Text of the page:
His Excellency Andrew Jacobs, the Ambassador of the European Union for the Pacific, launched the EU funded project entitled “The empowerment of rural women and girls in reproductive health”. The project was conceived by the Medical Director of Viseisei Sai Health Centre in Lautoka, Associate Professor Swaran Naidu.
She said that the wellness of many women is affected by their poor reproductive health. The EU funding will enable the team from Viseisei Sai Health Centre to reach out to rural women from Ba to Nadi. Many women in this area are disempowered because of poverty, isolation, not being able to make decisions about their own health and social taboos regarding sexually related topics. The disempowerment is aggravated by difficulties in accessing quality reproductive health information and care.
Professor Naidu is a gynaecologist with over 30 years experience in women’s health internationally and in Fiji. She leads a team of trained staff comprising of nurses and health educators. They will be reaching out to tertiary institutions, high schools and women’s groups to educate the educators about reproductive health matters. They will be talking to women and girls about their health needs. In addition with the assistance of the Fiji Cancer Society Western Branch they will be providing outreach clinical services for cervical and breast cancer screening and assist women with their family planning needs.
Professor Naidu said that the assistance of the EU has been integral to the project. “Without the EU’s commitment and generosity, this project would not have been possible.” She also thanked the Fiji Cancer Society, the Ministry of Health and the Fiji National University for their collaboration, assistance and encouragement. The Viseisei Sai health Centre will be working closely with the Divisional Medical and Education Officers, Western on this project.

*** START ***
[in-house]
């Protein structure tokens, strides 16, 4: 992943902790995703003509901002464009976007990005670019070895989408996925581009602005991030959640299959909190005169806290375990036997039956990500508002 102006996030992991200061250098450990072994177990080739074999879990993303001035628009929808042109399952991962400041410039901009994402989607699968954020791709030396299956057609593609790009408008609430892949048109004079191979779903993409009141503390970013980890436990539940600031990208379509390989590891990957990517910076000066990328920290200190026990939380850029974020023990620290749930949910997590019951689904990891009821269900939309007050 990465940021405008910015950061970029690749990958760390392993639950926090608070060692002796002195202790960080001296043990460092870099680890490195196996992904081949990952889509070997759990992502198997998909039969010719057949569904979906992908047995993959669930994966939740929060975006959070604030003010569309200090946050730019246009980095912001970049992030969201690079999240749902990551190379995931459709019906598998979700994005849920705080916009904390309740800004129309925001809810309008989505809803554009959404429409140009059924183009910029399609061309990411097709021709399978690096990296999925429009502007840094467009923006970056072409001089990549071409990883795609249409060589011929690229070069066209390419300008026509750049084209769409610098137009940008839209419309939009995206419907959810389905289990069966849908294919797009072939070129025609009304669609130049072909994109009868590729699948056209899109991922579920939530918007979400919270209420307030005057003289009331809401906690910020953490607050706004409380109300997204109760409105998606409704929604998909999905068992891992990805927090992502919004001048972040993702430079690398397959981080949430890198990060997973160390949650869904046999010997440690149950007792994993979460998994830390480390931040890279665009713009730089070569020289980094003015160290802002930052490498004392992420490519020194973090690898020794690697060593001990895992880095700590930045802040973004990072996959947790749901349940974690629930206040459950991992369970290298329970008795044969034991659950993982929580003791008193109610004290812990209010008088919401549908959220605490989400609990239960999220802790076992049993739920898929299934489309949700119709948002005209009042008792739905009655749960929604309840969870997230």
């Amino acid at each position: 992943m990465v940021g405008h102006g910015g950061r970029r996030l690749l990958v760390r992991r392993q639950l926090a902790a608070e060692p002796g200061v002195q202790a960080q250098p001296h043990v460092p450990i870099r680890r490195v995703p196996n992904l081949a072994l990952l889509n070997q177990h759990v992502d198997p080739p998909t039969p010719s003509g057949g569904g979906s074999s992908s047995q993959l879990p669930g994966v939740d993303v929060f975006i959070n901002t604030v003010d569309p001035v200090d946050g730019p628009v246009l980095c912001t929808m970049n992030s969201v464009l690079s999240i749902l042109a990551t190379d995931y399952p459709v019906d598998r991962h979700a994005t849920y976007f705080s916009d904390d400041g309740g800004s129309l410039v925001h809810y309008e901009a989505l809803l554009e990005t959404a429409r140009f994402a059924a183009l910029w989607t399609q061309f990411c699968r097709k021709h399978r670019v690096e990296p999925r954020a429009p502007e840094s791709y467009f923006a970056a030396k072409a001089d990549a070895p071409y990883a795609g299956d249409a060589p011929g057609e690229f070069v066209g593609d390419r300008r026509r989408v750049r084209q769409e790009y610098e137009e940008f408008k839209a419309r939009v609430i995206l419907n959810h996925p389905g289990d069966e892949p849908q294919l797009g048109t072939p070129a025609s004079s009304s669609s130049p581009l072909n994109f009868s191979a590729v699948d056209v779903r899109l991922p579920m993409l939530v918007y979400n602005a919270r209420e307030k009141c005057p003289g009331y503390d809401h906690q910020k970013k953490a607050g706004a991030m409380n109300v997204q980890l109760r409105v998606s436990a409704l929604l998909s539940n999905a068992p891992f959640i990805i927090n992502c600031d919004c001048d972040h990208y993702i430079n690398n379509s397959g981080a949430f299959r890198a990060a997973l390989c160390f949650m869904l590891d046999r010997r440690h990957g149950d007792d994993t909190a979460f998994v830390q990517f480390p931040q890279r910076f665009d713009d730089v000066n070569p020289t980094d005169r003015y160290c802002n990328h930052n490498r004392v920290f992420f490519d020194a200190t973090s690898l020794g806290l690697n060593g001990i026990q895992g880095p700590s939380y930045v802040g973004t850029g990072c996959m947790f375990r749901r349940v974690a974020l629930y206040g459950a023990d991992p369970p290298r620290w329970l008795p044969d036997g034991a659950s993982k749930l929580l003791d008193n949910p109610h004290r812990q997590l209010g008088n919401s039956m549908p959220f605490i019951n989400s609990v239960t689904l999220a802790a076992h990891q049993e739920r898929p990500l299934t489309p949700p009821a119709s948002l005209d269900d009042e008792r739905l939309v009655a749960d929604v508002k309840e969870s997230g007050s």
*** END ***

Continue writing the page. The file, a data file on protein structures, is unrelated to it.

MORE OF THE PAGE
In his speech, Ambassador Jacobs underlined the significance of gender issues. “The EU places a tremendous importance on gender issues, both at home and in the global context as it is a crucial cross-cutting item in all of EU projects and programmes in the region ? whether in fisheries, in climate change, in access to energy. Looking at the Pacific region, the EU remains very concerned about the situation across the region, in particular with the high prevalence of violence against women, and the low participation of women in public life.” Ambassador Jacobs also pointed out that “to address the gender situation most effectively, we need a strong commitment by our partners, we need engagement at the highest level as witnessed today by the presence of the Tui Vuda and his wife. We need initiatives that are Pacific-centered, and we need a strong involvement of non-state actors.”
Professor Naidu said it was fitting that the project was being launched on International Women’s Day. “Women are often trapped in their bodies because of unplanned pregnancies and that they are targets for sexual and gender violence because of cultural entrenchments.” She said it was timely that women felt empowered to protect their bodies and psyche. An empowered woman can contribute even more to society if she can achieve wellness by maintaining good physical, mental, spiritual and social health.
Background: The Ministry of Health has noted that many women do not use family planning methods, that adolescent pregnancy rates are high and sexually transmitted infections are prevalent in the community. They have also stated that Fiji has one of the highest cervical cancer rates.
In Fiji, the EU is currently supporting a number of initiatives that contribute to improving the situation of women. EU supports “Live and Learn” to help mobilise women in governance matters, in human right and democratisation processes. Additionally, “FemLink” is helped as to ensure the mass media reflects women human security issues and to increase that more political space is available for women to engage actively in the development of the country. The EU also assists “Women’s Actions for Change” to help marginalized women and young people to integrate better into the society. In the regional level, the EU has several small projects running, addressing directly gender issues. In total, projects in Fiji, PNG, Solomon Islands, Timor Leste, and Vanuatu, account to the amount of ?2.3 million, plus several EIDHR projects impacting on gender issues.